30 April 2009 Edition
More than a game BY MATT TREACY
The championship beckons
THE leagues are almost over and the championship is almost upon us. The first match is just three weeks away in the Bronx where New York, replenished no doubt by post Celtic Tiger exiles take on Mayo. There will be no surprise there I imagine. Galway face a similar trip to London with a similar outcome. Mayo will then play the winners of Roscommon and Leitrim and Galway will take on Sligo. No harm to the rest of them but it has all the ingredients of another old firm in Connacht and I take Galway to come out on top and worth a few bob again at around evens.
Munster is more interesting this year for two reasons, Cork and Kerry have to meet at the semi final stage assuming, as it is safe to do that Cork will beat Waterford, and because Tipperary are on a bit of a roll having just won the Division III final and been promoted to Division II. They have a tough first round however against Limerick with the winners playing Clare and the prize a rare enough final appearance.
Tipp famously drew with Cork in 2002 but haven’t won it since 1935. They won’t win it again this year but they should make the final and if you can get each way on them at 20/1 worth a few Euro. As to who of Kerry or Cork will get to the final you would be foolish to put money on that. Cork are possibly more motivated while Kerry may not mind another journey through the qualifiers especially given that the winners of Munster are in the Ulster side of the draw and has a high probability of meeting the two finalists.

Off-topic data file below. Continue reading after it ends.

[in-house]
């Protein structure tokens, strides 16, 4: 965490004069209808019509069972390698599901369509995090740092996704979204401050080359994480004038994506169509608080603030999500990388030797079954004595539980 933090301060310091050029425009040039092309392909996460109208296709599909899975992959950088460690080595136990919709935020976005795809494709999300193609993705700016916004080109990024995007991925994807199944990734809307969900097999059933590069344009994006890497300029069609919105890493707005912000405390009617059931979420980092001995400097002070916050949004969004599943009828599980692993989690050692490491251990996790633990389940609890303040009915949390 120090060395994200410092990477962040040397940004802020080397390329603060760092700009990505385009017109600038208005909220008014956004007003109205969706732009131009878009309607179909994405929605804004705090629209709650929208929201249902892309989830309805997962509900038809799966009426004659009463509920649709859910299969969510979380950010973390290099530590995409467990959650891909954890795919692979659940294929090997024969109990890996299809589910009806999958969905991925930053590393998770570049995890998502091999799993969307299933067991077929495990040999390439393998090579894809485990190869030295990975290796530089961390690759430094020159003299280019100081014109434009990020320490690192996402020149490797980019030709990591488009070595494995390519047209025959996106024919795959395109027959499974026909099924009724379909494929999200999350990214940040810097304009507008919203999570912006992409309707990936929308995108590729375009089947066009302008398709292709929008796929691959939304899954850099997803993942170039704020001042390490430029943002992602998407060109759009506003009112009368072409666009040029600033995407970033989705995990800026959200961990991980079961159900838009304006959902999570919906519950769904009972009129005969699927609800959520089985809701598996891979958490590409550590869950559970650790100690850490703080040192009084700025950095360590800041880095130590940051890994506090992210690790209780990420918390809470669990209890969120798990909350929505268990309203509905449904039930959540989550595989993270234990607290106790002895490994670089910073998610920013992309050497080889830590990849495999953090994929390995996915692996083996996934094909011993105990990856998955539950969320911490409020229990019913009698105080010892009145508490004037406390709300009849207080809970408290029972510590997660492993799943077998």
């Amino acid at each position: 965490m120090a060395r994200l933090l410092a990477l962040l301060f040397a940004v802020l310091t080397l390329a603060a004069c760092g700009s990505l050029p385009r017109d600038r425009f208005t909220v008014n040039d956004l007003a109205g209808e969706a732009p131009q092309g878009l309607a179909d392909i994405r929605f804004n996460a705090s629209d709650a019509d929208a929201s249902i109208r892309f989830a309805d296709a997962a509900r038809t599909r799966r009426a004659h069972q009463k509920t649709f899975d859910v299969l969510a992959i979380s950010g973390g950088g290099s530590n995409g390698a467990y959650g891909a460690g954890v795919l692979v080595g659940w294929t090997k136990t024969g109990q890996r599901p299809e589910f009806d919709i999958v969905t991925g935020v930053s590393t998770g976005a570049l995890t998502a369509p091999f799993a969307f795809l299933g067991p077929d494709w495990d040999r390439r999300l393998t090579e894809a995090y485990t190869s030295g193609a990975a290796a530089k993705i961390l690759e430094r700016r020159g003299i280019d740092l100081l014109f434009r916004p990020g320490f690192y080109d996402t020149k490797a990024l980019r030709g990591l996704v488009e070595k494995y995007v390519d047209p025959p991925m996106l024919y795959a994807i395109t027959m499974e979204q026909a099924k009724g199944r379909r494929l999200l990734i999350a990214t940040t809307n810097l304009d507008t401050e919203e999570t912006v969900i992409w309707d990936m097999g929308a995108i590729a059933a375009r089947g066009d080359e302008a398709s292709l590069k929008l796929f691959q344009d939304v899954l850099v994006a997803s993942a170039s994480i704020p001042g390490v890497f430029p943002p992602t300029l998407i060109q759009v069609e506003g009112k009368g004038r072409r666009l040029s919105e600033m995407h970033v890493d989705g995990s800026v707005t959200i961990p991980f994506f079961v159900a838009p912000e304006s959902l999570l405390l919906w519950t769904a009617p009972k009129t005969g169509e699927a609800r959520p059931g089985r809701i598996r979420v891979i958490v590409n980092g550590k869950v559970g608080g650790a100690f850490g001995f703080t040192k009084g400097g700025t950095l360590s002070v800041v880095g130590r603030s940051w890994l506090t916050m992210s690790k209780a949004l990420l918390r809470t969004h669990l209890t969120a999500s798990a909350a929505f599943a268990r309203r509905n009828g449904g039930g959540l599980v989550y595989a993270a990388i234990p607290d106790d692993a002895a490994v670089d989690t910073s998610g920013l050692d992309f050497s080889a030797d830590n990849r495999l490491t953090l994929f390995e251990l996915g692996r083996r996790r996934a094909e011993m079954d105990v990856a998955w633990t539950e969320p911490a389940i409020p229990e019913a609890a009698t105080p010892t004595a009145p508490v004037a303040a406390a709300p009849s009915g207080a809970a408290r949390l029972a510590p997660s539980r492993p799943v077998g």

Ulster is the usual minefield. The four strongest teams; Tyrone, Armagh, Derry and Monaghan are on one side with the former and latter pairs meeting in the quarter finals and the winners in one of the semi finals. Tyrone are 15/8 to win outright but you would be mad to take that price. 7/2 to win the All Ireland is better value. In reality any of the four could get to the Ulster final and whoever does will be favoured to beat the survivor of Cavan/Fermanagh/Down/ Donegal/Antrim. Pushed for a prediction I will go for Monaghan at 13/2.
None of Dublin’s likely rivals in Leinster have covered themselves in glory but that will mean nothing on 7 June when they meet the Meathmen. Twice I think in living memory either has given the other a pasting and that is unlikely to happen again. Dublin are vulnerable, Meath will be up for it but possibly lack the wherewithal to put Dublin away.
There is some talk about Kildare this year and they are in the opposite side of the draw to Dublin along with Wexford who seem to have hit the self destruct button since their wonderful exploits last year. So perhaps Kildare to make the final along with Dublin.
Of course the real business only begins after that and while there are certain to be surprises and a dark horse perhaps emerging into the latter stages through the qualifiers it is hard to see past Kerry and Tyrone. If both win their province then they will meet before the final in what could be the decisive match. I still have a slight fancy for Galway although they are one of the teams who would have benefited had the new card system been retained for the championship.